Family cloths are very easy to make should you choose to go that route. If you don't know what family cloth is, please read my blogpost here.
Recently the local fabric store in my area had a sale on flannel for 50% off which made it $2.99 a yard. You can get about 25 - 30 cloths per yard of fabric depending on how large you make them and how good you are at cutting up the fabric. I generally purchase half-yards of fabric so that I can use a variety of prints for interest. You can see from my picture here that I have a camping theme, birds, and a fluer-de-lis. There are some folks who would choose fabrics that match their bathroom theme or colors. Others buy one print for each family member so that the cloths are used only by one person. You get the picture. I look for old baby recieving blankets and fabric remnants at my local thrift store as well.
I choose to use 100% cotton flannel. Synthetic fabrics may feel soft, but they don't absorb moisture which is kind of our goal here.
Step 2: Wash your fabric first because flannel shrinks.
Plus, you don't know where that fabric has been, lol. Don't add fabric softener to your family cloth because it reduces absorbtion. If you need to soften the fabric, add 1 cup of Vinegar to your rinse water. It will do the same thing as fabric softener without the residue and chemicals. Dry it completely and iron if you need to take out wrinkles and smooth it for better cutting. Iron it right sides together.
Step 3: Cut your fabric into same-size squares.
With your fabric right-sides together, use a rotary cutter to simplify the process and get more even squares. I choose to make 6" X 8" squares because they are a convenient size: not too large, not too small. Since the fabric is right-sides together, the squares you cut will be ready to sew.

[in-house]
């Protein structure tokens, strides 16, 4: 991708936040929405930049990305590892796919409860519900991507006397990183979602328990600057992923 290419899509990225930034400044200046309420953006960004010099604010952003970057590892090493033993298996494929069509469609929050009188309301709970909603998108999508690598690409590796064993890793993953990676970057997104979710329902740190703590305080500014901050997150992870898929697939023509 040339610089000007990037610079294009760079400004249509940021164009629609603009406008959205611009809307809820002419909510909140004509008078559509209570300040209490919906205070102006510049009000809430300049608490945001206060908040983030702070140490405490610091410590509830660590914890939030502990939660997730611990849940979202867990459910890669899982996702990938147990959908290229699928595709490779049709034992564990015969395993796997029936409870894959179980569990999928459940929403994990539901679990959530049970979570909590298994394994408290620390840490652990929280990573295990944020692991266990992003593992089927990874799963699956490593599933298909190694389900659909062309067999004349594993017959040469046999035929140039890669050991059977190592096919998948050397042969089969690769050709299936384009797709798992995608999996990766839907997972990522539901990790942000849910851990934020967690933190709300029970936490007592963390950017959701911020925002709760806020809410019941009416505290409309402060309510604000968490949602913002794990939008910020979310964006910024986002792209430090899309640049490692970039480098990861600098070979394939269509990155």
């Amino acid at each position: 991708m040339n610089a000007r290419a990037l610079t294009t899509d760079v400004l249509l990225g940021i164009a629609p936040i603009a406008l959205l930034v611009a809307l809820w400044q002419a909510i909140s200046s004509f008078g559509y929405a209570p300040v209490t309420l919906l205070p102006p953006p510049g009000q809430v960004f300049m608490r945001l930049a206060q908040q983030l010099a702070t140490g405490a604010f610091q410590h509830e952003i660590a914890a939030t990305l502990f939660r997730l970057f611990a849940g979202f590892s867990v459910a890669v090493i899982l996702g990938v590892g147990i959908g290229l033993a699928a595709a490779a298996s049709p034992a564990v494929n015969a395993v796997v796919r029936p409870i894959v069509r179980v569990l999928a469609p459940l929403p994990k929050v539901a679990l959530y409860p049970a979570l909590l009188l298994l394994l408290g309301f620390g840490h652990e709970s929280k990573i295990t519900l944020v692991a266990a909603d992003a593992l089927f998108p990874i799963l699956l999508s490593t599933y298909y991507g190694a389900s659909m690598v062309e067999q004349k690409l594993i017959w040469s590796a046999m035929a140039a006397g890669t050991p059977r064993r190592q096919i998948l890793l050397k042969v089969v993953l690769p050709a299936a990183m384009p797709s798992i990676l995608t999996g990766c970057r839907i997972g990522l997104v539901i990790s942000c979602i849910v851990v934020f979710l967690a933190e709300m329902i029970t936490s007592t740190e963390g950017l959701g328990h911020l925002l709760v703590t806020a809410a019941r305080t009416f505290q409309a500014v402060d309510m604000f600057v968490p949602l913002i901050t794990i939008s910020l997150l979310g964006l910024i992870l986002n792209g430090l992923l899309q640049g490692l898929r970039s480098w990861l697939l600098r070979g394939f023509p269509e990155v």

Step 4: Sew your squares.
I cannot get nice rounded corners like some can with a serger, so I am just going to give instructions with a regular old sewing machine. As long as your machine can make a simple stitch, you are good to go. However
Using two squares, right-sides together, start about 1/3 from the end of one side of the squares and begin sewing around the square, turning and continuing your stitches until you are back to the side you began on. On this side you want to leave the center third unsewn so that you can turn the square inside out and have the right sides on the outside. Trim across the points at an angle to reduce bulk.
Once you get to that point, turn the square right-sides out and iron them out flat. Tuck in the open area in so that it looks like the finished edge area on either side of it, and iron it.
Now go back to your machine and sew down 1/4" in from the edge all the way around this square. I use a longer stitch for this because it is more decorative that tiny stitches. Experiment on a scrap of fabric to see what you like first. This makes a nice finished look and reduces the chances that seams will fray or come undone (see close up at right). Clip all your threads and iron once again. Your squares are now ready to use.